Eyes That See

“I Once Was Blind”

Jesus in Hosea

Have you ever seen those “Where’s Waldo” books? Each two-page spread is a scene with a lot of people, and the objective is to find the funny-looking little man, Waldo, in his red and white striped shirt and hat.

A few weeks ago I did something of this sort, except with a different book and the objective of finding a different Man. Instead of a “Where’s Waldo” book, I had the Bible- specifically the book of Hosea. And instead of looking for a funny little man in red and white, I was looking for the risen King of the universe- who walked among us as a humble peasant and son of a carpenter; who died and yet lives. I was looking for Jesus in the book of Hosea. Here is what I found:

There are multiple parallels between the lives of Hosea and Jesus. As Hosea was called to go and take a wife of adultery (Hosea 1:2), so was Jesus (Ephesians 5:25-33; James 4:4). As Hosea paid the price demanded to redeem a slave for his unfaithful bride (Hosea 3:2), so did Jesus (Leviticus 17:11/Hebrews 9:22). And just as the amazing, adultery-forgiving love of God portrayed in Hosea was available to Gomer if she only turned away from her adultery and went to Hosea (Hosea 3:3), so it is that the amazing, adultery-forgiving love of God in Christ is available to us if we only turn away from our adultery and go to Jesus (John 3:16; Luke 5:32; 13:1-5; 15:1-10; 17:3-4; 24:44-49).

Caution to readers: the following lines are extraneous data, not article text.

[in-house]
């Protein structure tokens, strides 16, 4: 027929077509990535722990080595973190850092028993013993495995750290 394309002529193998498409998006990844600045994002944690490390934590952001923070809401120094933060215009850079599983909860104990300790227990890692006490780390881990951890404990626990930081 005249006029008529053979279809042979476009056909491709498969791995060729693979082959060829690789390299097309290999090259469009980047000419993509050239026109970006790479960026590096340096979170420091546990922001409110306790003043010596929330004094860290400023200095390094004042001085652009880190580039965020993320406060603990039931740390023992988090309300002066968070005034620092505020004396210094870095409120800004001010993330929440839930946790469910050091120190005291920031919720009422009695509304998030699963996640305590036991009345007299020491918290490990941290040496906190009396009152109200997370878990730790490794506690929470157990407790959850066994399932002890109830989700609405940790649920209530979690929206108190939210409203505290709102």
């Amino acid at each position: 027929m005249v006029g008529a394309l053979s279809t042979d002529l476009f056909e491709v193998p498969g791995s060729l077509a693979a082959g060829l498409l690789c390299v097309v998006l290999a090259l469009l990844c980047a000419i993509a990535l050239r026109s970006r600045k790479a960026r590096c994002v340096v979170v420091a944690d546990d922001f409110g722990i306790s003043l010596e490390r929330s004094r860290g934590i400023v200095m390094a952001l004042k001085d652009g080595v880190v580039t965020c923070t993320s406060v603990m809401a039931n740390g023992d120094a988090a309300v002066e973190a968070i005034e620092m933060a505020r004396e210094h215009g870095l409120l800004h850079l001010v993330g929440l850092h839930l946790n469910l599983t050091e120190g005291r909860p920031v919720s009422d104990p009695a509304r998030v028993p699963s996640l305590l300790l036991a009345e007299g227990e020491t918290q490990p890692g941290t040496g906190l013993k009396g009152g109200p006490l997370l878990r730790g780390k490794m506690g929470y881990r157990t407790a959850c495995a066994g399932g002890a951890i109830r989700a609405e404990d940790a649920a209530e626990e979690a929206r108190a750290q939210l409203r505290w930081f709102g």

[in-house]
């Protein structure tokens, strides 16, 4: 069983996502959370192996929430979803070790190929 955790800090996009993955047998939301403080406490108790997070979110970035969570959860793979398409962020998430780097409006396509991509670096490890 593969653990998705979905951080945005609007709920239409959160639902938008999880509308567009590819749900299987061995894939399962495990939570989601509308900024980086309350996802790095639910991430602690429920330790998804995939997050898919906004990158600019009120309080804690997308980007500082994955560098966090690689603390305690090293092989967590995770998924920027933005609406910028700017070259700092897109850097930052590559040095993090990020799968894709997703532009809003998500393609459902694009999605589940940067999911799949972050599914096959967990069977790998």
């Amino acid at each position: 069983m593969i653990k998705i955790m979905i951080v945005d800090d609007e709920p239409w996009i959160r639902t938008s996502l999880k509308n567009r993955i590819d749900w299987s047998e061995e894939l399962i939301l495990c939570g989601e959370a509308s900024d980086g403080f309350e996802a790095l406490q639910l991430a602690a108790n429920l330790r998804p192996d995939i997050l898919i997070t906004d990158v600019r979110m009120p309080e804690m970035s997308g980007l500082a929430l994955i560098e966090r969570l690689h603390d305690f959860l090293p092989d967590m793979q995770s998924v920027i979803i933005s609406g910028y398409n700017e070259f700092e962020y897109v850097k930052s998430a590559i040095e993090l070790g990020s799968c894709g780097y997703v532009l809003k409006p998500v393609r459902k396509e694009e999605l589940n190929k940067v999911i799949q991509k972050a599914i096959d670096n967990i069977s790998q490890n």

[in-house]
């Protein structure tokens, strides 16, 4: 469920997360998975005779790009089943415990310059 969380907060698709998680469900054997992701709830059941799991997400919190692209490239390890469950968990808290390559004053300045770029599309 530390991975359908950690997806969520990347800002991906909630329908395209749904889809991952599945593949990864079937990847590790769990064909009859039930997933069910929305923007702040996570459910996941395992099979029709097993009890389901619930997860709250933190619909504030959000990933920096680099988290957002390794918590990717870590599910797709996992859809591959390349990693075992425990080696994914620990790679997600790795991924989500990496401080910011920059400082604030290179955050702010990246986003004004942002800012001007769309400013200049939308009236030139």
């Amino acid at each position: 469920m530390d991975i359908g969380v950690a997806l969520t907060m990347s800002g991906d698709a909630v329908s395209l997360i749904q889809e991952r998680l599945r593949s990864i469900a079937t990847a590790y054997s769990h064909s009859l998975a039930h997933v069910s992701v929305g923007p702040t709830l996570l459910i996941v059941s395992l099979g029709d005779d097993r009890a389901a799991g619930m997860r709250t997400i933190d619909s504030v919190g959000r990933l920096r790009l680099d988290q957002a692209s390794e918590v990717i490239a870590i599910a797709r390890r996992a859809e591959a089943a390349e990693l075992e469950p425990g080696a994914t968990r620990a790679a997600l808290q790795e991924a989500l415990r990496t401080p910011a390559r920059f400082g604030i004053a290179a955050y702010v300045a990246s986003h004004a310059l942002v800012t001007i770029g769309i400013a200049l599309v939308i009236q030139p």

In addition to these parallels, there are some specific references that point to Jesus. Hosea 3:5 says that the children of Israel, as was portrayed between Hosea and Gomer, will “return and seek the Lord their God, and David their king.” King David had long been dead in Hosea’s day, so this is clearly a reference to the Messiah, of whom it was promised that He would be in the line of David and that He will reign forever (2 Samuel 7:12-13). We now know that the long-awaited Messiah has come, and that the Messiah is Jesus (John 1:41-42)!

The numerous references to Judah (Hosea 1:7, 11; 5:5, 10, 12, 14; 6-4, 11; 8:14; 10:11; 11:12; and 12:2), as well as the references to a lion in Hosea 13:7-8, call to mind another Messianic prophecy, namely, the Lion of the tribe of Judah (Genesis 49:8-12).

Then there is Hosea 11:1, where God says, “out of Egypt I called my son.” Matthew 2:15 tells us that this was fulfilled when, after Mary, Joseph, and Jesus had fled to Egypt, God sent an angel to call His Son, Jesus, out of Egypt (Matthew 2:19-20).

Last, but certainly not least, we have Hosea 1:7. Here, God promises through His prophet that He would save His people by the Lord their God- not by bow, sword, war, horses, or horsemen. This prophecy has been fulfilled, and God has saved His people by the Lord their God. Just as those to whom Gomer was enslaved demanded a price, so our sins demanded blood and death (Leviticus 17:11, Hebrews 9:22, and Romans 6:23). God has saved His people by the Lord our God by coming to dwell among us, shedding His blood, and dying to pay the penalty of our sins and remove them from us as far as the east is from the west!


May 27, 2009 - Posted by | Uncategorized


  1. So should we have to search for Christ in The OT like we search for Waldo, or will it be obvious. I like the thoughts you have here.

    Comment by tfreeman63 | May 27, 2009 | Reply

    • Trav, I think Luke 24 is our license to look for Jesus in the OT like we do for Waldo at the county fair. Thanks for articulating your appreciation!

      Comment by bigham | June 17, 2009 | Reply

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